So the blog has gone very quiet for awhile, I know. Some because I got pretty busy with the rest of my life, which is a good thing. Mostly, because I was studying. I spent a week at the beginning of March studying with Yoga Tune-Up founder Jill Miller. And since I’ve been back, I visited the amazing Ana Forrest as often as I can as she trained a new batch of Forrest teachers here in Boston. (She opens her morning classes to all comers, and there have been a lot of comers.) Why? I felt this when I was just teaching music to kids, and feel it even more in teaching yoga- if you’re not learning, really learning, all the time you shouldn’t be teaching. It keeps you on your toes, you never can know everything, and there’s nothing like a teacher kicking your ass to ground you and bring your ego back in line. So off I go.
Jill Miller’s system is many things, but unlike most vinyasa styles of yoga there is a lot of small movements and specific muscle isolations. I took a shoulder workshop with her awhile back where she went around and through the shoulder, muscle by muscle, stretching and strengthening. She talked a lot in the training about finding “blind spots”, muscles or groups of muscles that we skip over in our movement and exercise patterns, and tailoring what you do as a teacher and/or a practitioner to address these blind spots. We all have them, and they’re rarely the same person to person. When you don’t explore and turn on these weaker areas, not only are they left uncultivated, you’re overworking other things to compensate, which can lead to injury and the like. (We certainly covered lots of other stuff- Jill is a wonderful teacher and a delightful, really goofy human being. Bostonians, Jill will be at South Boston Yoga in June. You should go…)
Ana is big on blind spots too, but from a different angle. (interestingly, when Ana had a studio in California, Jill was one of her teachers. Small world) When teaching, she has a hawkeye- she manages to learn just about every name in the room on the fly, and will punctuate a cue with “Pat, relax your neck”, or “Joanna, let go of your jaw”, or the like. To everyone, to the point where it’s almost creepy in a good way, because she’s almost always right. There was one class where I think every third sentence out of her mouth was “relax your neck.” Her overarching concern here, put perhaps less aggressively, is can you practice in a way that every movement in your body is both necessary and beneficial in each pose?
So I’ve been thinking a lot about habits and blind spots. One day recently I was pondering these and other things as my car and I came to a stop sign on a side street in Brookline, on my way to teach a clarinet lesson. (Non-Bostonians, it’s important to note for this story that while Boston drivers are not as bad as I think they’re perceived to be elsewhere, they do tend to take many road rules, and certainly all road courtesies, as mere suggestions.) Two cars landed at adjacent stop signs at literally the same moment. Rather than letting the car on the right go (the technical rule in Massachusetts), they kept inching out at the same time, then braking, then inching, then stopping. Finally, the car on the left, a red BMW with a lot of “Save the Whales” type bumper stickers on it, bounces out to the middle of the intersection and stops cold. The man in said BMW opens his window and starts screaming at the woman he’s been playing chicken with. She shouts back, and they yell for awhile until cars behind them, who by now have been at this stop sign for a full three minutes, start a little car horn symphony and eventually everyone clears out, probably still fuming.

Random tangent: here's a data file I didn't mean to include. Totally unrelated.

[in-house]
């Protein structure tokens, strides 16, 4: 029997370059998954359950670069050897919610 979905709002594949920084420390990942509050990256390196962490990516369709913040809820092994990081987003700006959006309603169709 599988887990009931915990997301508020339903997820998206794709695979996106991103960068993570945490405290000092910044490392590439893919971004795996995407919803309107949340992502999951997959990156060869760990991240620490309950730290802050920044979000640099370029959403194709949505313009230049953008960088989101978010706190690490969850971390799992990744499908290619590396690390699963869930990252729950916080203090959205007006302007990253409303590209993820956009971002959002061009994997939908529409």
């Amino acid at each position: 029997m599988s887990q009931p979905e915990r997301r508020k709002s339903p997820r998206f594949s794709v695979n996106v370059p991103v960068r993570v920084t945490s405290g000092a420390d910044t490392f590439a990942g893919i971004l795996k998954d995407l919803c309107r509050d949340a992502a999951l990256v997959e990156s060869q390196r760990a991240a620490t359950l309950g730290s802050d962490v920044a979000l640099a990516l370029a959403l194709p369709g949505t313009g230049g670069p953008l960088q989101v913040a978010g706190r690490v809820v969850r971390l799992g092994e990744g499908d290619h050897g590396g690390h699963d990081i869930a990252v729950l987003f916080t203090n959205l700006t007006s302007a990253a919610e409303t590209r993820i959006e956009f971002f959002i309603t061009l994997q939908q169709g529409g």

Thankfully, I was running early enough that I wasn’t one of the people flipping out. It did get me thinking, though. For all I know, the guy in the Beemer is a wonderful human being, doing lots of charity work, petting cats and entertaining small children and the like. But that moment certainly seemed to find his (wait for it), blind spot, where something that in retrospect isn’t a big deal got him all bats&^t. And he didn’t have Ana Forrest to gently call him out on it like I did.
The point is we all have blind spots, and if we don’t shine a light on them, they can lead to little problems like back stiffness or road rage. The good news is, they don’t have to be permanent conditions. Readers, what are your perennial blind spots, on or off the mat? And strategies for dealing with them?